There’s a lot to navigate when it comes to healthcare coverage, whether you’re getting coverage from an employer or Medicare. Credible coverage is essentially health insurance that is “as good as” a potential insurer down the road.
For example, if you work for an employer now and have health insurance with them, but you apply for Medicare when you turn 65, it’ll benefit you if your current health insurance is “as good as” or “credible” as Medicare health insurance. If it isn’t, you may have to pay a penalty for it down the road.
Why Credible Coverage Matters
Medicare has it so that if you enroll in Medicare Part D coverage after your enrollment date (three months before and after you turn 65), then you’ll be penalized for the delay. As of now, you’ll have to pay 1 percent higher each month you wait to enroll, so if you wait 12 months to enroll, your monthly premium will be 12 percent higher.
The reason Medicare does this is because some people will try to play the system, not signing up for Medicare Part B if they aren’t needing prescriptions right away. They figure they’ll sign up later when they do need pricey prescriptions.
The hike in the premium due to late enrollment kind of puts a stop to most people from doing this. However, not everyone who isn’t privy to enrolling in Part D right away is trying to play the system. Some legitimately have excellent prescription plans through their spouse, employer, or some other plan. They figure since they already have good coverage, why should they have to pay Part D premiums?
This is where creditable coverage comes in. If you’re in a situation where you have similar prescription drug coverage, you’ll get credit for such coverage. Then, later on when you do decide to enroll in Medicare Part D, you’ll only have to pay the normal premium, plus a one-time late fee. You won’t have to pay that 1 percent hike for each month delayed.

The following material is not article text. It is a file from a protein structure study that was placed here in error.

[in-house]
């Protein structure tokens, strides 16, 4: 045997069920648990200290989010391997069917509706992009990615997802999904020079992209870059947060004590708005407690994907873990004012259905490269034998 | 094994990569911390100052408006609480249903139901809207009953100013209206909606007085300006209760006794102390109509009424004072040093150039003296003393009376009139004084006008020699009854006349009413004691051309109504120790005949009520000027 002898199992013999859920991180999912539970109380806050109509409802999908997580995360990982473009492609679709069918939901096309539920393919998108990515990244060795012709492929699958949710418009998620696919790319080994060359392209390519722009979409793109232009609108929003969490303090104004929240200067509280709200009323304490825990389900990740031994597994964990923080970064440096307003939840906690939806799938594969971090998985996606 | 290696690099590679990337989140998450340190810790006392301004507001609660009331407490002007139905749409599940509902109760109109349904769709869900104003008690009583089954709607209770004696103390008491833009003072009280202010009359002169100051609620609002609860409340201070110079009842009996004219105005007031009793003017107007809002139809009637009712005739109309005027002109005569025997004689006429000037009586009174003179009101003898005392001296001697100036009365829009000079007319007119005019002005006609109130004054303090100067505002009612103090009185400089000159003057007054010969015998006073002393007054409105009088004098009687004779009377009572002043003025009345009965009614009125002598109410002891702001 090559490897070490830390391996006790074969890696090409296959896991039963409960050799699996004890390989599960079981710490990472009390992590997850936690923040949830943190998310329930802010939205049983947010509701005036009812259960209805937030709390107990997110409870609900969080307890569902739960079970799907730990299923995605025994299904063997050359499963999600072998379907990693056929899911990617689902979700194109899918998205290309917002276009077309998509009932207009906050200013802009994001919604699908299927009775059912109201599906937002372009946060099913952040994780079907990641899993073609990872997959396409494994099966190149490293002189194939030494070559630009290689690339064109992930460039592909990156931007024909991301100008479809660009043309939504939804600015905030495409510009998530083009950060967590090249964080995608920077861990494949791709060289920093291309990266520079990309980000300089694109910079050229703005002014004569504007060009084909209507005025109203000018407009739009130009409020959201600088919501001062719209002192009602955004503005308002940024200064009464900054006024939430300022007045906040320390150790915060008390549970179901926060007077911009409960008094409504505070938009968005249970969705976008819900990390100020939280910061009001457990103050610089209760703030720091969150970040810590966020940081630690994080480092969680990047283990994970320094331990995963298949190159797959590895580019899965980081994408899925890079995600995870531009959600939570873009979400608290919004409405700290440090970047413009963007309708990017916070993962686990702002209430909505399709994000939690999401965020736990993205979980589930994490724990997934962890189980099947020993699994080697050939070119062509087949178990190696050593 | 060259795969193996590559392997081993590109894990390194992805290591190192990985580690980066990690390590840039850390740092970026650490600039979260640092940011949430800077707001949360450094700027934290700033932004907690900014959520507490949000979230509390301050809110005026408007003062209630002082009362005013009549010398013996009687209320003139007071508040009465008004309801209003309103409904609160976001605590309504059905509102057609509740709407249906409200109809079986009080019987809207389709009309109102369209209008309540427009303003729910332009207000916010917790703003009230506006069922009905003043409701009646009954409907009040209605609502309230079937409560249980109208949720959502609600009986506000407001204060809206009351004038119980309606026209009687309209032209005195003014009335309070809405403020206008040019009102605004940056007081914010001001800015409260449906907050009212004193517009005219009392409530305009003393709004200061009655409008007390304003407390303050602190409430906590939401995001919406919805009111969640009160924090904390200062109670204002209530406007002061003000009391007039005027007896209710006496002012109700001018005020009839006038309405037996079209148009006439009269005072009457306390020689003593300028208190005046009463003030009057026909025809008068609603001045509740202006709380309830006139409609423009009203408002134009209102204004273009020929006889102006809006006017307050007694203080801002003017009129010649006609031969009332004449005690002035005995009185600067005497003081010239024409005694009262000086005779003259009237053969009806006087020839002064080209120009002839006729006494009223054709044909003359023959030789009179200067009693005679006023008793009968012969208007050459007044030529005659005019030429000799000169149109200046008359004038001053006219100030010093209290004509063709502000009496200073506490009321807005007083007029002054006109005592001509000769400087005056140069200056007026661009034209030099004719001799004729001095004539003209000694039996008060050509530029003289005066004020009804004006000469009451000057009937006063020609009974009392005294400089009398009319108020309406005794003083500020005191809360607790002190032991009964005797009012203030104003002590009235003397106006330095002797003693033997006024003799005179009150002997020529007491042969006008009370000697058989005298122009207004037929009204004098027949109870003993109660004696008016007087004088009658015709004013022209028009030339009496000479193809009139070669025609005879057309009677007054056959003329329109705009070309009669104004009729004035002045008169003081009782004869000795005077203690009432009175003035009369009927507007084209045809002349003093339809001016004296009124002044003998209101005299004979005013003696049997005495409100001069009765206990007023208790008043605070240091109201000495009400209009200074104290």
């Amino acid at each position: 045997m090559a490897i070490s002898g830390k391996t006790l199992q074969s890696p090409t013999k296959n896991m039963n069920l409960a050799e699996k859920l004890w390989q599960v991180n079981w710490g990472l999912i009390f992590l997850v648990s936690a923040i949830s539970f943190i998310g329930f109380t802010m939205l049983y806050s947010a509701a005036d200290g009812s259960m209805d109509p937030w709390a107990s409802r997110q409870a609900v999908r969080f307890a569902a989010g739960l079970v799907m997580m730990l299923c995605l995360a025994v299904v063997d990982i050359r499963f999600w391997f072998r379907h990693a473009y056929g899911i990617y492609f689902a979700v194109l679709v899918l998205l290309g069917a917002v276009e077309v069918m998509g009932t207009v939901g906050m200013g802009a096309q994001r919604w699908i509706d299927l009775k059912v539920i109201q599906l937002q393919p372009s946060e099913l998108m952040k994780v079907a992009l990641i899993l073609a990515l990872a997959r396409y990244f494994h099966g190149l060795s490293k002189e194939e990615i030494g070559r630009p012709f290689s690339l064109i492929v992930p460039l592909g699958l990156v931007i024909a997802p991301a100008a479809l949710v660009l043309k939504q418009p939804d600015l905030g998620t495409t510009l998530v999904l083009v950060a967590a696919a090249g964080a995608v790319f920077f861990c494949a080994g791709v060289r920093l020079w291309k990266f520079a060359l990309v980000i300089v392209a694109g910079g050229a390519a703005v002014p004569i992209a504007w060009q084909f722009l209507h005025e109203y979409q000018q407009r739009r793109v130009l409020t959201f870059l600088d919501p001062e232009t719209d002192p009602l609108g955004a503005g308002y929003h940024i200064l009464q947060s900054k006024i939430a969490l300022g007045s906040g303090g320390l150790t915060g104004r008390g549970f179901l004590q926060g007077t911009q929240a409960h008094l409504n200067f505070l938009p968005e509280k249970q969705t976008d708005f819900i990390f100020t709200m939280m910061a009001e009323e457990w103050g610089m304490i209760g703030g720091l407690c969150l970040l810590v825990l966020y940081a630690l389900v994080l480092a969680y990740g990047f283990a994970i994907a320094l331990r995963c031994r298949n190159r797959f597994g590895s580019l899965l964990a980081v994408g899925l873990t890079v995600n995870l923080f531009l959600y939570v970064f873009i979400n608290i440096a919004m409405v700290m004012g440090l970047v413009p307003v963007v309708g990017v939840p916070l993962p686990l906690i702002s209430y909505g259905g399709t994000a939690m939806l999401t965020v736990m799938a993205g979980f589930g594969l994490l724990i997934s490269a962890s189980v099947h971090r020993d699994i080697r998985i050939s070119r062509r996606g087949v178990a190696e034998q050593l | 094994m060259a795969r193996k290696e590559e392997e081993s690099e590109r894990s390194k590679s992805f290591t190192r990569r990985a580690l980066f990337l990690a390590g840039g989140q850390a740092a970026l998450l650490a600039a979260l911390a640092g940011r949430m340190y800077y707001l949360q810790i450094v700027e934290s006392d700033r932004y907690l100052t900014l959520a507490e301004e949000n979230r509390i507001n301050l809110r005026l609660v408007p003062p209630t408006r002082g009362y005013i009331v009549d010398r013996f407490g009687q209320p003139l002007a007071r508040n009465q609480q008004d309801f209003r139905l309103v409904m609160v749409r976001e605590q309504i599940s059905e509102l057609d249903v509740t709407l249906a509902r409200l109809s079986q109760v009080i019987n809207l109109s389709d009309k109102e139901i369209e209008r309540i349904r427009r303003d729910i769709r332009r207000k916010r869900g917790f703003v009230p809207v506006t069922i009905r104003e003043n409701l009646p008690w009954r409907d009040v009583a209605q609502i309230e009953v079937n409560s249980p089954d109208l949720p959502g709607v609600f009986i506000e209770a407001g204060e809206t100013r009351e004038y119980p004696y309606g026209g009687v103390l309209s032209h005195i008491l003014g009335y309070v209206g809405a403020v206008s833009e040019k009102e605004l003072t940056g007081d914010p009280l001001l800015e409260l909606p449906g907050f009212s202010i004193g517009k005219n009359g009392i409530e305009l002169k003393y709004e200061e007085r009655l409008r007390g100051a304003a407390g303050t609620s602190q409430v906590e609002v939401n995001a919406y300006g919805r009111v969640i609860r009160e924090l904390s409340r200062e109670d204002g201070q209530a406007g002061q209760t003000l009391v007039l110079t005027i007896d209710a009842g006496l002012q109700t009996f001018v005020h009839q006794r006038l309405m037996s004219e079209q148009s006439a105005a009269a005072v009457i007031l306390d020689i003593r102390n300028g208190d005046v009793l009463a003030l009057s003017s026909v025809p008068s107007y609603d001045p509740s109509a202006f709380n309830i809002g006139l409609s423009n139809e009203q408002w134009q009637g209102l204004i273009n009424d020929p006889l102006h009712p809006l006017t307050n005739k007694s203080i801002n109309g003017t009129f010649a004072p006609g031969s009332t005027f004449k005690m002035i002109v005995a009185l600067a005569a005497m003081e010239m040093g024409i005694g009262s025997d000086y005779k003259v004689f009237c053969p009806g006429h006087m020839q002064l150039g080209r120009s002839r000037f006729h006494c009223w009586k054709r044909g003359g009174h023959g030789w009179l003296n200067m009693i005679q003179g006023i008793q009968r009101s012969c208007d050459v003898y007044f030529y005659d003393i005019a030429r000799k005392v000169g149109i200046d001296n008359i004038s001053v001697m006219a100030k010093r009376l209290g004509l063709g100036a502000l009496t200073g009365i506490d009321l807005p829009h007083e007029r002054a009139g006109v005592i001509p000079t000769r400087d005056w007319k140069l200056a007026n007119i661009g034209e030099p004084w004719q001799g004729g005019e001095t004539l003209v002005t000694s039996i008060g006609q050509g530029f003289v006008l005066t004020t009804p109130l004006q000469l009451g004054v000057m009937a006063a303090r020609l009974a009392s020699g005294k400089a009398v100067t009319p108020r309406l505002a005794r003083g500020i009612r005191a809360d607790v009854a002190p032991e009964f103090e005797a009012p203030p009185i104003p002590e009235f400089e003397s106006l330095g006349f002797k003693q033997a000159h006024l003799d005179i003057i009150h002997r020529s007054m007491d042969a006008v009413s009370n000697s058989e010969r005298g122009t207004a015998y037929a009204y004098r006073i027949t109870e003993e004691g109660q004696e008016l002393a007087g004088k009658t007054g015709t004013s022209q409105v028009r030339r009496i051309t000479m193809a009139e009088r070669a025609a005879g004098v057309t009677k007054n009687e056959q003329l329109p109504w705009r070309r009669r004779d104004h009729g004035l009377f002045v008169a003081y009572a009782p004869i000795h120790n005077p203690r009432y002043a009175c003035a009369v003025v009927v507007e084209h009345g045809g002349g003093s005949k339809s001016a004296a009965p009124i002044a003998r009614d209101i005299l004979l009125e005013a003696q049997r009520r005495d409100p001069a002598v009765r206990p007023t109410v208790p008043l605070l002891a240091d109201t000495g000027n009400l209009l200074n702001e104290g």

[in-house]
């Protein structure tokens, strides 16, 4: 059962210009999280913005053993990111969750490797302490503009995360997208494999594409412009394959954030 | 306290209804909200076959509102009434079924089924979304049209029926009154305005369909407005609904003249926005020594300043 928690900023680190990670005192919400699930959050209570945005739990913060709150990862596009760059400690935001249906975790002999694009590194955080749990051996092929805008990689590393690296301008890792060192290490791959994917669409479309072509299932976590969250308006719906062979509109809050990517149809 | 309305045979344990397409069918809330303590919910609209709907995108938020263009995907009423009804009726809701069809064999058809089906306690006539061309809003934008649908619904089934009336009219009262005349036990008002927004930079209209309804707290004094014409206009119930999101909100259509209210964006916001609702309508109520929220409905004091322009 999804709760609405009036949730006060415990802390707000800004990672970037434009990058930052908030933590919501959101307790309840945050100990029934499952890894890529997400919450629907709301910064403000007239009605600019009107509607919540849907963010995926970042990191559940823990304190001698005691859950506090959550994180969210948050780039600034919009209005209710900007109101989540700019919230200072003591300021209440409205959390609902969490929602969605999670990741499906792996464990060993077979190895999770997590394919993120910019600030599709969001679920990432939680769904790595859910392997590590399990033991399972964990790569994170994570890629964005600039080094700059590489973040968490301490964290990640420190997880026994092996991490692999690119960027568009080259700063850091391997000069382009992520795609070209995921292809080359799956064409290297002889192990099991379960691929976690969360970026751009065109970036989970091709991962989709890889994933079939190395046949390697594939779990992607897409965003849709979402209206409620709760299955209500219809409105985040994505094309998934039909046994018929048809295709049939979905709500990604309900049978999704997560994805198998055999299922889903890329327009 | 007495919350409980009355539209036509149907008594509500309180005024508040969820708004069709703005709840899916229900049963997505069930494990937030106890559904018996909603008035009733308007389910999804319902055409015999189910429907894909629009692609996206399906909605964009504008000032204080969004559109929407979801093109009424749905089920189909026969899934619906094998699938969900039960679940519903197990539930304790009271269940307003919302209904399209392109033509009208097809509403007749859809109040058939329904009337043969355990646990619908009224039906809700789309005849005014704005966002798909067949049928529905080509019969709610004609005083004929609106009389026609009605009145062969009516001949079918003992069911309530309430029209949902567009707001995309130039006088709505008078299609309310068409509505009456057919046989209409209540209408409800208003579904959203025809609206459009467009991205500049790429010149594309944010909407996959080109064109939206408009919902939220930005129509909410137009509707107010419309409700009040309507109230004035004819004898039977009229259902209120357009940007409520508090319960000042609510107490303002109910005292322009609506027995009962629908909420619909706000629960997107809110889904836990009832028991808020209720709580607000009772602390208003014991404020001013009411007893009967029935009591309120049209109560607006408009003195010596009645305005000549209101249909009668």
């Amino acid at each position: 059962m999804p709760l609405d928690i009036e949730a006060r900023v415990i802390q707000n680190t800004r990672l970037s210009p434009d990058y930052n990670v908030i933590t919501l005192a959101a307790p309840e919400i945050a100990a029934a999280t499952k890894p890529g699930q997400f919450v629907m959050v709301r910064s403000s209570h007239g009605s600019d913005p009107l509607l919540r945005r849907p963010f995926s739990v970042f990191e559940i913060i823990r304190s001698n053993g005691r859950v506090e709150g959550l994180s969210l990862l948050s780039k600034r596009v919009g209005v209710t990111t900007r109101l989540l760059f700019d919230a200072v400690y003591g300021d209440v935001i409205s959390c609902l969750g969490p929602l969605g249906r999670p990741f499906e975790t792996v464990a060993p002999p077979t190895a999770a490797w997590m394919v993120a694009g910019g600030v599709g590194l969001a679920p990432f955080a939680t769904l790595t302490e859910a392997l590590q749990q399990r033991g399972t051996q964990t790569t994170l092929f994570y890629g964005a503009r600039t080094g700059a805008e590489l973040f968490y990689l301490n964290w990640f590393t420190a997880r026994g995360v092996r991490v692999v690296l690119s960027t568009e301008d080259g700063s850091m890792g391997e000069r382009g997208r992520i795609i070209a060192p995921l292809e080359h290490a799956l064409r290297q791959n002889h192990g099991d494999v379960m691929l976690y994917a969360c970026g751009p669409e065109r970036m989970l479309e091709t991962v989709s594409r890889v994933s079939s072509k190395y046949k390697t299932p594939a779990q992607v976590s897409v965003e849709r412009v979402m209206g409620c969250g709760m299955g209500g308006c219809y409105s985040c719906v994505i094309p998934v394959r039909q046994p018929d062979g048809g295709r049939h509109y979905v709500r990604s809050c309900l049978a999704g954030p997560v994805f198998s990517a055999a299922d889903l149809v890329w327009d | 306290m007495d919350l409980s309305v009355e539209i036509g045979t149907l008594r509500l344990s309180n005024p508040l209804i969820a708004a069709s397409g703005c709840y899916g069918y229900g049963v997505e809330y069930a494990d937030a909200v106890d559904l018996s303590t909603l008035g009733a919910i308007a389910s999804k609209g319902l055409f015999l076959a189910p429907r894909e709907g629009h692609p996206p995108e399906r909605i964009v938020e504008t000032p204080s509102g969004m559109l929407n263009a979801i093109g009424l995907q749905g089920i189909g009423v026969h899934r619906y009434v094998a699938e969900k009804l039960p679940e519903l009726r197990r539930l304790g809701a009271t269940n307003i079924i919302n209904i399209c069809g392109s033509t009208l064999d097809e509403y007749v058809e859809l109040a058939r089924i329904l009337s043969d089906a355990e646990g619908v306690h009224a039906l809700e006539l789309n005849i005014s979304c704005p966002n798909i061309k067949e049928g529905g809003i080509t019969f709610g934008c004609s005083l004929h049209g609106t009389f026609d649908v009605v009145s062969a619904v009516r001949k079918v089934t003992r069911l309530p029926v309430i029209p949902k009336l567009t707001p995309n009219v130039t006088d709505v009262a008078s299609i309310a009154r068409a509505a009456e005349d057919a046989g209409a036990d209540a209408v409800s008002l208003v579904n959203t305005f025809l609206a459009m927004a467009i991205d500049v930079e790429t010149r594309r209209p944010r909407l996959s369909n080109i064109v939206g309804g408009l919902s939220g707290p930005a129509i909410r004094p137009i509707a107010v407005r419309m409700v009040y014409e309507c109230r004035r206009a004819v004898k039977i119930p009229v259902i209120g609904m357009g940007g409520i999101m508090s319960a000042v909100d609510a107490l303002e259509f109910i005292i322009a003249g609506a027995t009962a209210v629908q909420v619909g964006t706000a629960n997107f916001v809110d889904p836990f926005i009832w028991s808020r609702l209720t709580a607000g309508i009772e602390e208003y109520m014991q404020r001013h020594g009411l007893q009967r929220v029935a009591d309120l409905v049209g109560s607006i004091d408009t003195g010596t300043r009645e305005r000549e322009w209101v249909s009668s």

How To Tell If You Have Creditable Coverage?
If you wonder if your current health plan counts as creditable coverage, talk to your health insurance provider. They should be able to tell you or send you notice of whether you have creditable coverage or not. If you do get a notice, hold onto it for when you do enroll in Medicare.
What About Medicare Part B?
The same concept applies to Part B. However, the penalty for late enrollment if you don’t have a current health insurance provider is different. Your premium would increase 10 percent for each year you delay, so if you delay two years, your premium would increase 20 percent and you’d pay that increase each month.
But if you have creditable coverage through your spouse’s insurance provider, or another source, you will not be charged extra. You’ll still have to pay a one-time penalty though when you do enroll in Medicare Part B down the road.
Read more about creditable coverage at the official government site for Medicare.